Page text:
- Lori HatcherCrosswalk.com Contributing Writer
We’ve all heard them—phrases that sound wise, insightful, and biblical. But are they really?
First Corinthians 10:13 is one of the first verses I memorized as a new believer, and its truth has carried me through many a temptation: “No temptation has seized you except what is common to man. And God is faithful; he will not let you be tempted beyond what you can bear. But when you are tempted, he will also provide a way out so that you can stand up under it.”
Notice two important parts of this empowering verse. First, God will never allow us to be tempted beyond what we can bear. This tells us we can have victory over any temptation we encounter. Nothing is too hard to resist.
Second, God will always provide a way to escape. Joseph is a great example of this. Remember when Potiphar’s wife tried to entice him to sleep with her? “My husband is away, and I’ve ordered all the servants out of the house,” she said. “Come to bed with me. No one will ever know…” I’m sure her offer was mighty tempting. He was young and virile, and she was rich and beautiful. But Joseph knew giving in to his desires would be a sin. Instead of succumbing, he took the “way out” God provided. When Potiphar’s wife caught him by his cloak, “he left his cloak in her hand and ran out of the house” (Genesis 39:12). Not very dignified, but highly effective.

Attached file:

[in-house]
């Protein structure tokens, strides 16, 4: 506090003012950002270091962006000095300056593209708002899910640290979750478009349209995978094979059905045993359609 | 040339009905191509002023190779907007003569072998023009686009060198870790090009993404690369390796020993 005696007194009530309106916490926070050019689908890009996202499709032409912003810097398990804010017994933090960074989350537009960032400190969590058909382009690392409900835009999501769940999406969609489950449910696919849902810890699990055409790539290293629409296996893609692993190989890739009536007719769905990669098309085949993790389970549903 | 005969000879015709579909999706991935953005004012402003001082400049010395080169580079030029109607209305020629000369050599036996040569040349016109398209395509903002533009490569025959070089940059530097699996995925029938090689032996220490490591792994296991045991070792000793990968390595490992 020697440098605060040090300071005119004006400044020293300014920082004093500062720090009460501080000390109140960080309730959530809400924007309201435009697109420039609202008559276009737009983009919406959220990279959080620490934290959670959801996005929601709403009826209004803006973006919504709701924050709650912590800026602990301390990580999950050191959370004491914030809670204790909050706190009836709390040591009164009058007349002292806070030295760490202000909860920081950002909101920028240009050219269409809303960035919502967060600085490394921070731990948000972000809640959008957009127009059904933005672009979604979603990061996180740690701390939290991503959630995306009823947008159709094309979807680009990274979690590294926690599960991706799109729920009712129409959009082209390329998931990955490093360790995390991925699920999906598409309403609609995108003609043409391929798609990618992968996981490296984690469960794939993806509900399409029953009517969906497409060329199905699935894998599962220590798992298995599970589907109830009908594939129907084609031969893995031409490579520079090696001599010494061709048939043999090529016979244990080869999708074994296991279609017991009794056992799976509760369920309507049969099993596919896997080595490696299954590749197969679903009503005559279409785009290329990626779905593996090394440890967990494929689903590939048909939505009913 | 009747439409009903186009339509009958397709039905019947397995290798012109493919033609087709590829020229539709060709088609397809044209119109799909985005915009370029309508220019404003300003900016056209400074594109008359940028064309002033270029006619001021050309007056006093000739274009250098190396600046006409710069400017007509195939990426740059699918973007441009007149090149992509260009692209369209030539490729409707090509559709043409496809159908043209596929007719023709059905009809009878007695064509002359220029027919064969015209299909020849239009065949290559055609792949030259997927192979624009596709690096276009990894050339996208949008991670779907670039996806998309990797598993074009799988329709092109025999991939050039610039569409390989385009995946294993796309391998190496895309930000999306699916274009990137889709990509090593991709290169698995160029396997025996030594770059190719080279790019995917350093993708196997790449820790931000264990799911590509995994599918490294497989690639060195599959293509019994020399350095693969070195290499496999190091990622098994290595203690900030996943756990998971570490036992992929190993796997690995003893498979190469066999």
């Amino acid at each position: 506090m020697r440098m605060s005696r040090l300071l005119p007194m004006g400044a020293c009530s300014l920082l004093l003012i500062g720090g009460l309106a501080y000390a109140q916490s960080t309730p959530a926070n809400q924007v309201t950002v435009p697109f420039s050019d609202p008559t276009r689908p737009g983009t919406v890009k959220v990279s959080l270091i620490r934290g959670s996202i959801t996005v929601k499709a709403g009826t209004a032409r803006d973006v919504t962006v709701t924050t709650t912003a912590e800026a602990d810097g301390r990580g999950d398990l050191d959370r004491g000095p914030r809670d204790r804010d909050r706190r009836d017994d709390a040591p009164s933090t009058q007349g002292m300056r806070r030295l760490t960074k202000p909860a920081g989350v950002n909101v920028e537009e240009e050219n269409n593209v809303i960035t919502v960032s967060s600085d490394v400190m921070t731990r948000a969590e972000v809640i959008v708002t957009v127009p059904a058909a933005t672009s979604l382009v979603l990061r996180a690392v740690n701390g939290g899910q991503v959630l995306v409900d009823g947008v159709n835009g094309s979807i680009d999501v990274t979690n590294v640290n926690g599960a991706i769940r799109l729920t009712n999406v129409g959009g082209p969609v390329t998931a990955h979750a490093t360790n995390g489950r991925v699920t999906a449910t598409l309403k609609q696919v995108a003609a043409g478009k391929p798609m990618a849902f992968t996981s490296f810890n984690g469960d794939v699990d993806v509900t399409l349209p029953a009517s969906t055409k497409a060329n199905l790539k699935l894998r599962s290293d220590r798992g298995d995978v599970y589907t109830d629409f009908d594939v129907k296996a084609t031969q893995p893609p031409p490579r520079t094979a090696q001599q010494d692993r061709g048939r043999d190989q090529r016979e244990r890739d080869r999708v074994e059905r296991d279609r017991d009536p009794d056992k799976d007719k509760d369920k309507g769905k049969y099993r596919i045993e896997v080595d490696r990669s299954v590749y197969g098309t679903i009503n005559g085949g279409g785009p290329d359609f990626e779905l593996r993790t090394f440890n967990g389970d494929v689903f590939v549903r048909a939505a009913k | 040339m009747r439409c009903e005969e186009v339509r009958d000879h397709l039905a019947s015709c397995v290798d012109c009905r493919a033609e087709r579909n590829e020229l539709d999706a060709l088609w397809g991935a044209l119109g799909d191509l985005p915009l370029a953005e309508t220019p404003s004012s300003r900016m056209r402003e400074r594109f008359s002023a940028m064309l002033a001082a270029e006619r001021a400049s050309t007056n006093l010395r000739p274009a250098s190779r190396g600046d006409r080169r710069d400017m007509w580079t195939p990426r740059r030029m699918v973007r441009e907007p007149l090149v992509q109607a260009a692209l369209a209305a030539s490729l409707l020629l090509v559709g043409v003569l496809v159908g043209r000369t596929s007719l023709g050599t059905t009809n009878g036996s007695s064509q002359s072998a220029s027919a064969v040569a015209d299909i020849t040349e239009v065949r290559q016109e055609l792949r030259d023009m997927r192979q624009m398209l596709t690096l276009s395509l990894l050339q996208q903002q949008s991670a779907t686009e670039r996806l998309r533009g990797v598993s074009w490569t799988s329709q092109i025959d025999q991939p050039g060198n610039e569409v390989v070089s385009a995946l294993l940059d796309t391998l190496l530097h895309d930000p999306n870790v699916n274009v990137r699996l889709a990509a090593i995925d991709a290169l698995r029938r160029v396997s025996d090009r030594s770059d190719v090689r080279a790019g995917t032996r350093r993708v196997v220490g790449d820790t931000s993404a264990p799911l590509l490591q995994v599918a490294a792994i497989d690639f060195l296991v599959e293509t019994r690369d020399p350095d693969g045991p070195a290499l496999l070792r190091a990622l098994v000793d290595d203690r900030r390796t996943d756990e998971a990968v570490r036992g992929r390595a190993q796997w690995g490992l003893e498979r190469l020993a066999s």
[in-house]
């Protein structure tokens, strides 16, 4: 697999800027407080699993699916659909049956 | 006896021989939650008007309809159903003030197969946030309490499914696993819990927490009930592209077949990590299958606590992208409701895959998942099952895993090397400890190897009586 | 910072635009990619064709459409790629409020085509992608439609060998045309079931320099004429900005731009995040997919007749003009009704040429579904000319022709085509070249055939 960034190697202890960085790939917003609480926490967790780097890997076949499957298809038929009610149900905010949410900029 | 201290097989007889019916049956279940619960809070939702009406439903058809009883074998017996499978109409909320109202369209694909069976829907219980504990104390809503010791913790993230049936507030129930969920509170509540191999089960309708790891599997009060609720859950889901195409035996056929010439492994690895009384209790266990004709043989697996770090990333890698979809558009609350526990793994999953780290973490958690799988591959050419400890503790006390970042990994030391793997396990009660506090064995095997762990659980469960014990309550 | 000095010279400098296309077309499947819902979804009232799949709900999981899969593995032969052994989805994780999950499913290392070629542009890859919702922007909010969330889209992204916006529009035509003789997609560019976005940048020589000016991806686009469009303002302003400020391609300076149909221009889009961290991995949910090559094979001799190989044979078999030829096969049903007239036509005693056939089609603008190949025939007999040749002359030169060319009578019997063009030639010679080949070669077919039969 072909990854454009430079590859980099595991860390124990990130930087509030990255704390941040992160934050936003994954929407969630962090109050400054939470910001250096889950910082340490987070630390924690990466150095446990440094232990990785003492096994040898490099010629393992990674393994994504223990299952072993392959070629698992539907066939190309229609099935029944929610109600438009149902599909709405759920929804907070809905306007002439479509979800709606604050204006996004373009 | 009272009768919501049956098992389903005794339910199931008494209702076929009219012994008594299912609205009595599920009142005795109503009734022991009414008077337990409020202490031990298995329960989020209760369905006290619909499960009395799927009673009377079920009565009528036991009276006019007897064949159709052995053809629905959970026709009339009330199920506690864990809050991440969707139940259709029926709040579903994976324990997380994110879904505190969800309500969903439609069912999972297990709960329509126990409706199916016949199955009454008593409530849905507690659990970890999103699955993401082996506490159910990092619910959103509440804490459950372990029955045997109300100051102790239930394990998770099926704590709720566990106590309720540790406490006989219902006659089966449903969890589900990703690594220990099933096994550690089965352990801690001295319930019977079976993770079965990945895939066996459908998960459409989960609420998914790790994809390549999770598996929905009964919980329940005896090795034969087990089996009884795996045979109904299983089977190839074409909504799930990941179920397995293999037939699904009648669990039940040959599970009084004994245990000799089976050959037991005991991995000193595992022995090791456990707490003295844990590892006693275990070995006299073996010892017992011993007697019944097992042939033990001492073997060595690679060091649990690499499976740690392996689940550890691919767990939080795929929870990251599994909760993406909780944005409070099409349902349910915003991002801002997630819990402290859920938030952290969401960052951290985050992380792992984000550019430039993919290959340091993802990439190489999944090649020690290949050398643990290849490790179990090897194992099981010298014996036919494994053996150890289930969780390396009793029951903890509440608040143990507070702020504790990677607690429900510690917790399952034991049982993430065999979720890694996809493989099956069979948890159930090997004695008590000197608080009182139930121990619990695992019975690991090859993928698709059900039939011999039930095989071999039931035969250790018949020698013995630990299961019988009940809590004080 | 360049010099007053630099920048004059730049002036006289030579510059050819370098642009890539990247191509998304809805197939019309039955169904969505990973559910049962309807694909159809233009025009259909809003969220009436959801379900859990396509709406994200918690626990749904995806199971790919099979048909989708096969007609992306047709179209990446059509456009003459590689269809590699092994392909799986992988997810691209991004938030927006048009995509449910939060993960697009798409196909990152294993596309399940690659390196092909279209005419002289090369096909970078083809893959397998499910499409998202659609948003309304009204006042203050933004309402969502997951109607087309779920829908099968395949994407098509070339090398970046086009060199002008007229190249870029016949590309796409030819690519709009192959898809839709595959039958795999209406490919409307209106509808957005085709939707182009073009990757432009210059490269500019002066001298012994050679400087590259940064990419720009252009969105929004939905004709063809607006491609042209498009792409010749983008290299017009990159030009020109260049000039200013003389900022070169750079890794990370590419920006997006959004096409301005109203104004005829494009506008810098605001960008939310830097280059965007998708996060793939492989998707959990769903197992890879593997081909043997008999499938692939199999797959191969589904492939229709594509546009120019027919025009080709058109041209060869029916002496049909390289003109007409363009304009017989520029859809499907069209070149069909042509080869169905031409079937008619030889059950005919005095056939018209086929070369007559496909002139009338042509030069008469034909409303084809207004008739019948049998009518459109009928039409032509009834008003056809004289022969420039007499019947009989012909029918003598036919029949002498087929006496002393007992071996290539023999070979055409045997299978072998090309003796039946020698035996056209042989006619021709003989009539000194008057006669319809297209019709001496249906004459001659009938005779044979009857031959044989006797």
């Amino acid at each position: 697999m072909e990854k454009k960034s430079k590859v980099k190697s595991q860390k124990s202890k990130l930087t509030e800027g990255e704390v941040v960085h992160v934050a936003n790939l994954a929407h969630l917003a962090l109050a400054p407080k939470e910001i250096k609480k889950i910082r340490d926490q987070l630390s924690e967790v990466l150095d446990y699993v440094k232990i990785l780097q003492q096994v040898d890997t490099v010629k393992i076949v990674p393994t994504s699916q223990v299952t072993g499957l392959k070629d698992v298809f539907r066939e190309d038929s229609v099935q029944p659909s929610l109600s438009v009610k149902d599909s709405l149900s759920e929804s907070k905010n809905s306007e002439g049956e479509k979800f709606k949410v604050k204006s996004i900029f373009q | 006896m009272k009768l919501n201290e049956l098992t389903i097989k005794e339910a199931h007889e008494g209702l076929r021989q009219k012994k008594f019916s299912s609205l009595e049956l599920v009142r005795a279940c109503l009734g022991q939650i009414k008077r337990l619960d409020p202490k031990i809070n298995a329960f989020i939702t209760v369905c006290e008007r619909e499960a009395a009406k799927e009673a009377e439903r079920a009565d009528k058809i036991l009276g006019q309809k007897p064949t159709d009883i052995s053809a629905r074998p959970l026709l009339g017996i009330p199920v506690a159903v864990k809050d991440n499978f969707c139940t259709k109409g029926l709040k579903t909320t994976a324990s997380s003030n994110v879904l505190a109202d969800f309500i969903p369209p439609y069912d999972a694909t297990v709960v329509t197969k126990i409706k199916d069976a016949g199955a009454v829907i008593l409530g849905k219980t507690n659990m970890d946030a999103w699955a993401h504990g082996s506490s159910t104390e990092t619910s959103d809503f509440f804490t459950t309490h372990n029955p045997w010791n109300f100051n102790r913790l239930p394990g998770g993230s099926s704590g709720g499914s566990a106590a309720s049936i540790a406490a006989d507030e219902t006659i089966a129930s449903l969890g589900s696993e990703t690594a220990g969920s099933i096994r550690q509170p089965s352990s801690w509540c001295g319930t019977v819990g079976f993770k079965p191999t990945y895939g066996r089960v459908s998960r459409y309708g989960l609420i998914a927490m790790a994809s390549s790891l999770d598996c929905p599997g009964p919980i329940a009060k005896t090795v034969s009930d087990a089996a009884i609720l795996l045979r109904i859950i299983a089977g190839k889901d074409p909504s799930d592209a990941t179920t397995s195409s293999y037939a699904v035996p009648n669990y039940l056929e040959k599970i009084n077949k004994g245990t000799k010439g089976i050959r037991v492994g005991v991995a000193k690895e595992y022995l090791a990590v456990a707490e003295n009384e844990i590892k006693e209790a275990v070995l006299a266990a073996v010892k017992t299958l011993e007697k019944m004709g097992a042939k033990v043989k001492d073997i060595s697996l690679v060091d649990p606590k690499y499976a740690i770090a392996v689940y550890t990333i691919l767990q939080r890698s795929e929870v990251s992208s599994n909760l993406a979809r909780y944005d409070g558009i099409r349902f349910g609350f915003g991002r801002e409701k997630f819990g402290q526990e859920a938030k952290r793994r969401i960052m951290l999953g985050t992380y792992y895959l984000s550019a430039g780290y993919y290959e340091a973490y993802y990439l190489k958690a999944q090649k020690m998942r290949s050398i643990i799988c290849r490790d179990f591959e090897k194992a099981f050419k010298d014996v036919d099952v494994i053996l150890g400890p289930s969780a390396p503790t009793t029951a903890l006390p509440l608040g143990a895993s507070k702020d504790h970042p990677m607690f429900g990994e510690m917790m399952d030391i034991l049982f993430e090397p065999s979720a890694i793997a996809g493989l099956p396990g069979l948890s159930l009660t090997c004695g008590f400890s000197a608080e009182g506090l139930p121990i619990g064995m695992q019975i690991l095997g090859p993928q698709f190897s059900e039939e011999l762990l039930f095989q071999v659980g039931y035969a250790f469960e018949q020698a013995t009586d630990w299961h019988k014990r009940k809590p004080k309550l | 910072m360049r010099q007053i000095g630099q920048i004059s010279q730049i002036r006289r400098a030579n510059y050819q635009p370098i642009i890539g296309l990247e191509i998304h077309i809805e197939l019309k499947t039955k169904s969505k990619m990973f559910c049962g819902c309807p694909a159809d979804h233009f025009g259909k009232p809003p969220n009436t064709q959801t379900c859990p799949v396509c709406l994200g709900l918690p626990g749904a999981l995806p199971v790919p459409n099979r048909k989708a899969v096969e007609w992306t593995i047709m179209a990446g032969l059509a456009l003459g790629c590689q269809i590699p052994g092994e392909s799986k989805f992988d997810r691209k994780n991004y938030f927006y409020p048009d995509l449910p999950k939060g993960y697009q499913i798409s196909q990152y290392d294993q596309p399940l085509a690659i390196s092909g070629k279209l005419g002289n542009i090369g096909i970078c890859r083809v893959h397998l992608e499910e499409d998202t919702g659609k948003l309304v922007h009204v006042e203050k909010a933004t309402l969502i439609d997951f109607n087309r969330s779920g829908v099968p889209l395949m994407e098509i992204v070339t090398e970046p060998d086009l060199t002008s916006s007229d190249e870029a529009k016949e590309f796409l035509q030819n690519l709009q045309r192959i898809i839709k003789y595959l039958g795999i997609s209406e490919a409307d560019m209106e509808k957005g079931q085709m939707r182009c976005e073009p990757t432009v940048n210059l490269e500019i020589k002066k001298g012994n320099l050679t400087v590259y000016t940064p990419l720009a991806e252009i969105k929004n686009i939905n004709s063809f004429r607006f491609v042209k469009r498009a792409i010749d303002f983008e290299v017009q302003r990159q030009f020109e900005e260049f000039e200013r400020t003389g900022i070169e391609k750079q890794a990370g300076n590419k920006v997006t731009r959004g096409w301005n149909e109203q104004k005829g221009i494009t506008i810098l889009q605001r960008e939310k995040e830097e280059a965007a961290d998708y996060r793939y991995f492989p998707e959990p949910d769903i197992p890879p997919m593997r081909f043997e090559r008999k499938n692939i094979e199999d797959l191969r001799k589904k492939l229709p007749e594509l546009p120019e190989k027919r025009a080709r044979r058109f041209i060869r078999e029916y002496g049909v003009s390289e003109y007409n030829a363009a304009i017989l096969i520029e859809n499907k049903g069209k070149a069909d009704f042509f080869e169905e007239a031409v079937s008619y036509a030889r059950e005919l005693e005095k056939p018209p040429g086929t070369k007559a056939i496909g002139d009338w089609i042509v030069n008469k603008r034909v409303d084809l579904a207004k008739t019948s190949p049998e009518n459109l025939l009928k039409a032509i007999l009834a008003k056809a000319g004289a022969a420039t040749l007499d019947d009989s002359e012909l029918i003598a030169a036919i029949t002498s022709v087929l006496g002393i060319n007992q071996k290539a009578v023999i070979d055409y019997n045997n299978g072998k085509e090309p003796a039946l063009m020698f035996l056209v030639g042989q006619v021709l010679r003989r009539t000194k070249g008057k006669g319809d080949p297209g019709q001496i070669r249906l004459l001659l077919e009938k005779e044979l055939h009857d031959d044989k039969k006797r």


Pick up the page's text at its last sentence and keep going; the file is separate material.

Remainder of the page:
As long as we’re alive, our sinful nature will tempt us. Notice the wording in the passage above. It doesn’t say, “if you are tempted.” It says, “when you are tempted.” Knowing this, we’d be wise to set up this three-fold defense before we encounter a temptation: First, memorize 1 Corinthians 10:13. Second, look for the way of escape. Third, take it.
1. God won’t give you more than you can handle.
Yes, He most certainly will. Ask the apostle Paul, who penned these words in 2 Corinthians 1:8-9:
“We do not want you to be uninformed, brothers, about the hardships we suffered in the province of Asia. We were under great pressure, far beyond our ability to endure, so that we despaired even of life. Indeed, in our hearts we felt the sentence of death.”
Paul’s agonizing choice of words, “under great pressure,” “far beyond our ability to endure,” and “despairing even of life,” show us that the difficulties he and the other disciples experienced were well beyond their human ability to handle.